Wednesday afternoon I had a doctor’s appointment. Instead of the usual small talk, I found myself in the middle of an interoffice debate. The burning question of the day was “Is it pronounced POINT-SET-A or POINT- SET- TI-A? And are they really BLUE now?" I knew what Robin my nurse wanted me to say, but I just couldn’t lie; I had to tell her…our beloved Christmas flower’s name is really pronounced poyn·seh-tee-uh. It has that letter i in the last syllable. She didn’t love my answer, but at least I could tell her that the plant she was looking at was dyed, not natural.
With National Poinsettia Day right around the corner, on December 12th, it seems like a great time to learn a little more about this traditional Christmas bloom. Poinsettia plants, which are native to southern Mexico, were known to be highly valued by the Aztecs . The bracts - the brightly colored portions that look like flower petals - were used to make a reddish- purple dye for both clothing and cosmetics. The milky white substance, latex, that flows from a broken leaf or stem, was used as a medication to treat fevers. (As an aside, the latex can cause a significant reaction in people who are allergic to latex. Contrary to the old wives tale. it is not typically toxic to humans or pets.) The brilliant red blooms were part of midwinter celebrations, signifying purity gained from blood sacrifice. In the 17th century, Catholic priests adapted the native beliefs and introduced the poinsettia into a nativity procession. The blood sacrifice of the Aztecs became the blood sacrifice of Christ.
In 1825, Joel R. Poinsett, a botanist and the first U.S. minister to Mexico, became enthralled by the plants and shipped some to his home in South Carolina. When he returned to the United States, he shared his plants with others around the country who were plant enthusiasts. In the 1920s, Paul Ecke, Sr. was so delighted by the plants that he began field growing the plants at his California home. He sold them as cut flowers and also began to ship plants across the country in railroad cars. By the 1960s, he brought the demand for Christmas poinsettias to a new high by promoting them on Bob Hope Specials and the Tonight Show.
Soon after, production of poinsettia plants shifted from field production to greenhouse production. With that switch, breeders began to develop new, improved cultivars that would have stronger stems, would hold on to their bracts and leaves for a longer time period, would bloom earlier and would have color variations.
Because of their early work and the continuing efforts of breeders, we have a multitude of choices today. Not only are poinsettias available in red, but they appear in festive colors ranging from a deep burgundy to shades of speckled pinks and reds.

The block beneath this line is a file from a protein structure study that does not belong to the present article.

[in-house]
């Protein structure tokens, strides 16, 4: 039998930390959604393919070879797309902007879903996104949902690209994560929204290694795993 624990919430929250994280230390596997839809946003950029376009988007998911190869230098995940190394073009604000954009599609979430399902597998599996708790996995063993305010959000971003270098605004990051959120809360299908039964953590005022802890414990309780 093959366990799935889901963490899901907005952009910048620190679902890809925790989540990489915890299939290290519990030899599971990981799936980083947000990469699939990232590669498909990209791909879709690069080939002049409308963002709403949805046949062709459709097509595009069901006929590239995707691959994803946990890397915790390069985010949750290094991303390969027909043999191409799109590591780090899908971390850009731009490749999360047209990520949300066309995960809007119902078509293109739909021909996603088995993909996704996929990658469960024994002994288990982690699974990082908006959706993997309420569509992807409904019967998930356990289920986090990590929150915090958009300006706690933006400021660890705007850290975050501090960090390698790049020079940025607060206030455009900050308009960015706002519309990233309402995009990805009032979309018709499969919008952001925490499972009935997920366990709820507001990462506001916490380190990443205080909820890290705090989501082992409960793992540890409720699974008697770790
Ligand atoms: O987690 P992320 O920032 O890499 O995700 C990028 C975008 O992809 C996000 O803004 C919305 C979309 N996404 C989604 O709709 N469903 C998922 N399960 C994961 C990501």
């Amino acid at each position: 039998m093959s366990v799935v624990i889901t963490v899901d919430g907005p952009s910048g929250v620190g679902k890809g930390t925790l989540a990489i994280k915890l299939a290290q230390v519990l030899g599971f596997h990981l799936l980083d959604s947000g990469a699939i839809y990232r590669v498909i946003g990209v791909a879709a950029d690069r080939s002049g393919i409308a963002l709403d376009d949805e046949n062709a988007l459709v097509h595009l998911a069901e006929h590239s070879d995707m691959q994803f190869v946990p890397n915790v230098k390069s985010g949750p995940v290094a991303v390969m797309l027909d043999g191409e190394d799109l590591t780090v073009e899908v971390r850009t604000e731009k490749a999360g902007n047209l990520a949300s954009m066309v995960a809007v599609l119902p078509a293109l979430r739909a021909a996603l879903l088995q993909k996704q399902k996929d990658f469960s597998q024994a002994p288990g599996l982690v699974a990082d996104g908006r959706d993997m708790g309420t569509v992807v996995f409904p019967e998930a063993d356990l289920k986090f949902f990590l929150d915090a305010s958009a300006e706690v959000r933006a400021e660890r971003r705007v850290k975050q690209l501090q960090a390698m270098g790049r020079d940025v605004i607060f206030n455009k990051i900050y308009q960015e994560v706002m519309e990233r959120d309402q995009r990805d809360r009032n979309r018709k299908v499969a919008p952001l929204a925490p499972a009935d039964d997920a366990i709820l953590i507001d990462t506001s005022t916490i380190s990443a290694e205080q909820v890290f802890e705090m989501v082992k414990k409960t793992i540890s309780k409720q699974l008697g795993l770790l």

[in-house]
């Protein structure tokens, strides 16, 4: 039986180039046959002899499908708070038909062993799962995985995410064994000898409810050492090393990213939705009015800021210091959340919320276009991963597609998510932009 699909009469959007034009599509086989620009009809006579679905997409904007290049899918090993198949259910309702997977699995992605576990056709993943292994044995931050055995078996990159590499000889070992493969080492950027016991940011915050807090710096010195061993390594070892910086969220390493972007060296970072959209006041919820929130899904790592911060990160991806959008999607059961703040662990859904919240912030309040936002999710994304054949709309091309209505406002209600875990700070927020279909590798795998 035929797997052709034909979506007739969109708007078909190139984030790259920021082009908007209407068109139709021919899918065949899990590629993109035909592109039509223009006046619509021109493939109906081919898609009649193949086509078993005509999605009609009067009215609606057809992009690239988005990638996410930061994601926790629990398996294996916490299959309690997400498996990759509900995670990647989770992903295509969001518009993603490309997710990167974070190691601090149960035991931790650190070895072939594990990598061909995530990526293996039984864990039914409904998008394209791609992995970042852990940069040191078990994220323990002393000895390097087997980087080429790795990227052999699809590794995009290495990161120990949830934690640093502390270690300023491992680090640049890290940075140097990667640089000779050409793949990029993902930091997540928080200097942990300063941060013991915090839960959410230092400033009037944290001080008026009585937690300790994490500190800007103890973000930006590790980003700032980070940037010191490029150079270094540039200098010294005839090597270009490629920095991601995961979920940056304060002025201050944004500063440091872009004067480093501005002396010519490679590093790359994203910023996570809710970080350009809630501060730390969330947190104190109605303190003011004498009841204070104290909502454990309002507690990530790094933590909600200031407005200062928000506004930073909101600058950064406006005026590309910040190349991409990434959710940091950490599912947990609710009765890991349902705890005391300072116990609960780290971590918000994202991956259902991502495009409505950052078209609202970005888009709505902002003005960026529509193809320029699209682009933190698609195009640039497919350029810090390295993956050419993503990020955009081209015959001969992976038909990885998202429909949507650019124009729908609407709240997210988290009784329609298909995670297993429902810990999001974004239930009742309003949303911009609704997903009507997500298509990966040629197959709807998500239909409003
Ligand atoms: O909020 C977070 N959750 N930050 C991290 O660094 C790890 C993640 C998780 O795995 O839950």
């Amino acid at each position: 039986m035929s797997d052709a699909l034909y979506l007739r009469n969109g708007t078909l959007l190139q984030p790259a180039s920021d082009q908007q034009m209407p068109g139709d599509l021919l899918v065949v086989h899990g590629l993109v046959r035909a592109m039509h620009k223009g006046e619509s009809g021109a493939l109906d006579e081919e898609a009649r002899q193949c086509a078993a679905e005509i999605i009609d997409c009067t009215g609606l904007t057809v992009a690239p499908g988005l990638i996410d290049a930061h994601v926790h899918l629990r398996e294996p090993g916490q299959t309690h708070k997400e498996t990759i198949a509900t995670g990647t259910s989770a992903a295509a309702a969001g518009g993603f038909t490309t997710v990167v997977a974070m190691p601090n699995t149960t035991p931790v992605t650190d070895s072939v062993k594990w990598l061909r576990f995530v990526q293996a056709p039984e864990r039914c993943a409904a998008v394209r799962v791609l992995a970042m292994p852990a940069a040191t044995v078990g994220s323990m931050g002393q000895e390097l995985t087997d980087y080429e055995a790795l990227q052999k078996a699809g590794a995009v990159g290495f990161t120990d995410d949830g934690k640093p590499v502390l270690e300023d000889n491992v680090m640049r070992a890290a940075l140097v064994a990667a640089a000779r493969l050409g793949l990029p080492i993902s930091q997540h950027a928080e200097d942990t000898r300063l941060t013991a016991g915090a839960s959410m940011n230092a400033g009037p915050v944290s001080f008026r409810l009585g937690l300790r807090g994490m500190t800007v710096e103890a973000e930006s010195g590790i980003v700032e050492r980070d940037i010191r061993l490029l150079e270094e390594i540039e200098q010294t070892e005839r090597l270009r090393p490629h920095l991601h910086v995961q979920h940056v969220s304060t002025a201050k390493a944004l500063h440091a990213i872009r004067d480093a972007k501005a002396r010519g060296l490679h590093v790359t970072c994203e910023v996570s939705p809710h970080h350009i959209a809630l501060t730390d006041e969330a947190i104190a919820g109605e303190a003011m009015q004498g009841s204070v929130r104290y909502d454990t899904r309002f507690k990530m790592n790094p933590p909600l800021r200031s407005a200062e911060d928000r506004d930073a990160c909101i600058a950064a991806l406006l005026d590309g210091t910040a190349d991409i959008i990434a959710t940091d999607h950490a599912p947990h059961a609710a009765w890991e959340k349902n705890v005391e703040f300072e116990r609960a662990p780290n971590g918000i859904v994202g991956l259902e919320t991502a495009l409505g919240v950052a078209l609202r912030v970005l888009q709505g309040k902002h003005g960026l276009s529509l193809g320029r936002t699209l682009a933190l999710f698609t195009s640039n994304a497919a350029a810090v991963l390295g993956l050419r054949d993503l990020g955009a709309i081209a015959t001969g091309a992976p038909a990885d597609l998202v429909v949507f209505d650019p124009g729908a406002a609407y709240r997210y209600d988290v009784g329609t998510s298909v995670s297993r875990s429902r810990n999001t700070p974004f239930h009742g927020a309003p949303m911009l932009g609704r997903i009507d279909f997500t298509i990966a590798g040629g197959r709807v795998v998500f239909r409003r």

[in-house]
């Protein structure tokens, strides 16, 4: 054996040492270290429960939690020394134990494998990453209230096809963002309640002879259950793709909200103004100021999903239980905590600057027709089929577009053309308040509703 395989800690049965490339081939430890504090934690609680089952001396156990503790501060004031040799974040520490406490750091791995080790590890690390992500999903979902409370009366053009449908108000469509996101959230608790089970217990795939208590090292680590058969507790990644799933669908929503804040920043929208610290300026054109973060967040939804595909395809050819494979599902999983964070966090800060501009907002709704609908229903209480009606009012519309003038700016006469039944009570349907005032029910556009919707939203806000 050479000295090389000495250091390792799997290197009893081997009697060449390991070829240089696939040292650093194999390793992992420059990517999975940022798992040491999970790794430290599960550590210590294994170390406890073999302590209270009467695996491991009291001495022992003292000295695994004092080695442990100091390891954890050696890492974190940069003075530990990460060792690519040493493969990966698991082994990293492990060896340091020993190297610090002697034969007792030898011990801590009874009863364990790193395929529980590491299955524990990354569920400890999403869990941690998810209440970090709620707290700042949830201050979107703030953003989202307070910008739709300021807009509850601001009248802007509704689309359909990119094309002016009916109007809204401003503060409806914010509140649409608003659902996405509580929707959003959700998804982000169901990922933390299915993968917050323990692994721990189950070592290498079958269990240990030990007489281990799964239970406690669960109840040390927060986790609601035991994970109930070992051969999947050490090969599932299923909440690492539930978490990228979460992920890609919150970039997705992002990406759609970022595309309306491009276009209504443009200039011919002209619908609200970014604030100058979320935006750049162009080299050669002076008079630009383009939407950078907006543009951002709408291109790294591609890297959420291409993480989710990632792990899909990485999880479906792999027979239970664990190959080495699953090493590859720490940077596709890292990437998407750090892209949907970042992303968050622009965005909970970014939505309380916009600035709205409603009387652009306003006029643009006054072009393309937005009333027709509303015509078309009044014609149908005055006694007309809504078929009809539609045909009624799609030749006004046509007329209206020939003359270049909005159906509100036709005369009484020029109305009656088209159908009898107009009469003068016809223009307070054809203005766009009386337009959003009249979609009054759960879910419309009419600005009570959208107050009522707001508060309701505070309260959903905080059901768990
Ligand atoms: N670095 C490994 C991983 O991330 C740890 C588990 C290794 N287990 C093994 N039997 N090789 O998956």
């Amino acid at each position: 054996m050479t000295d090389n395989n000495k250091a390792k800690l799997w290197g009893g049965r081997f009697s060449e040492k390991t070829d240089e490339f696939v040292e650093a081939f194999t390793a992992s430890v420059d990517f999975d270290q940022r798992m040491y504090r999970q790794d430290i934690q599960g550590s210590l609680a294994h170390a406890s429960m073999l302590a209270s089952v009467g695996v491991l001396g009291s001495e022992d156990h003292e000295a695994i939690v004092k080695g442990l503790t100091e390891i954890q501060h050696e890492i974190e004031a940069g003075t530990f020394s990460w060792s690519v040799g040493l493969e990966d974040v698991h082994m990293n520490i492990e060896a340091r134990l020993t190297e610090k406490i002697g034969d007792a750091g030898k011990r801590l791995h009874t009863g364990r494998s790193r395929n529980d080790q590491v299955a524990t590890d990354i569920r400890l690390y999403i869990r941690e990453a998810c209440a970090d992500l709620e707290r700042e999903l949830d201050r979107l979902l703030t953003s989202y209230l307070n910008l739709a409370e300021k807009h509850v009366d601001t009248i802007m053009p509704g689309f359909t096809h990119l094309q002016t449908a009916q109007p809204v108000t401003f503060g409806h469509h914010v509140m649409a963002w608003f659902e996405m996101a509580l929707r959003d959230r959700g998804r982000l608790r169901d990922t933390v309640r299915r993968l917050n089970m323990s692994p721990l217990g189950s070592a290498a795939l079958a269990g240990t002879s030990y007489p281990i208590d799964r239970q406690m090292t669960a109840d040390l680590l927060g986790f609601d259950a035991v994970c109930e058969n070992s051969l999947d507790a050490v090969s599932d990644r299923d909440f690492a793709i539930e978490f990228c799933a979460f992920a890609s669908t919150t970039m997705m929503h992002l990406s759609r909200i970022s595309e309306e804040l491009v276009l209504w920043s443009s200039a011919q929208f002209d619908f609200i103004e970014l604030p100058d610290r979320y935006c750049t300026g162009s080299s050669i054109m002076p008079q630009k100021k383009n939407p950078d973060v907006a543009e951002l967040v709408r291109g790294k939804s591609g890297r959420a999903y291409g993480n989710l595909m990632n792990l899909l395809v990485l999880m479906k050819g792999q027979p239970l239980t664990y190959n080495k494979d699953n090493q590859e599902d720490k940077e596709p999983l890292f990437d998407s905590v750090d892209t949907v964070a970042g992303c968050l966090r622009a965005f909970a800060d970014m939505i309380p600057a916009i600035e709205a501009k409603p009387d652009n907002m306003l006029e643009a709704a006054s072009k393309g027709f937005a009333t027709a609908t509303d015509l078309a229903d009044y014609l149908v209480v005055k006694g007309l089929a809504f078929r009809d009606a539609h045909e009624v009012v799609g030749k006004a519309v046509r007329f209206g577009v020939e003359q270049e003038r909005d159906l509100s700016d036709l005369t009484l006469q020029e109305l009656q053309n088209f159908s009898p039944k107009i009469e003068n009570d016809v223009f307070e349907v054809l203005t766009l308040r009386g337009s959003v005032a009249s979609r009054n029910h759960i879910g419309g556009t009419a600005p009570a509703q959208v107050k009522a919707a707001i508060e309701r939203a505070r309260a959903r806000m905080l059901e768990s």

Given the right conditions, today’s poinsettias can hold their color and brighten your home throughout the gloomy winter season. They do best in moderately moist, but never soggy, soil. Water them thoroughly but make sure that they do not sit in standing water. (If your plant has a foil wrapper, be sure to remove it before you water.) Their preferred temperature range is 60 to 70 degrees F, and need at least 6 hours a day of indirect sunlight. Keep them out of drafts – both hot or cold. While in bloom, a poinsettia does not need fertilization. Periodically examine your plant for signs of insect infestation. Poinsettias are prone to mealybugs and whiteflies. Mealybugs can be removed with a Q-tip dipped in rubbing alcohol.
It’s important to bring home healthy plants, so do take some time to closely examine before you purchase! When buying a traditional red poinsettia, look for specimens with uniform, dark green leaves. If the cultivar you are considering has light colored bracts, then the leaves will also be lighter in color. Make sure that the leaves are dense and there are no bare stems showing. Check to see if there is a dusting of yellow pollen on the bracts. If the small yellow flowers in the middle of the bracts are already blooming and pollen is visible, then the plant is already on a downward spiral. If the pot feels extremely light or the soil is dry, the plant has been stressed. While it can initially recover, it simply won’t be at its best. Try to avoid buying from tightly packed displays. Good air flow is essential to a healthy plant. Finally, don’t subject your plant to cold temperatures, even for the short drive home. Make sure that it is well-sleeved when you leave the store, and if it’s 35 degrees F or below, wait for a warmer day.
I've checked the weather report for the 12th and it's supposed to be a balmy 47 degrees here. I think I'll plan to celebrate National Poinsettia Day in the best way possible -- filling my house with some gorgeous Christmas color.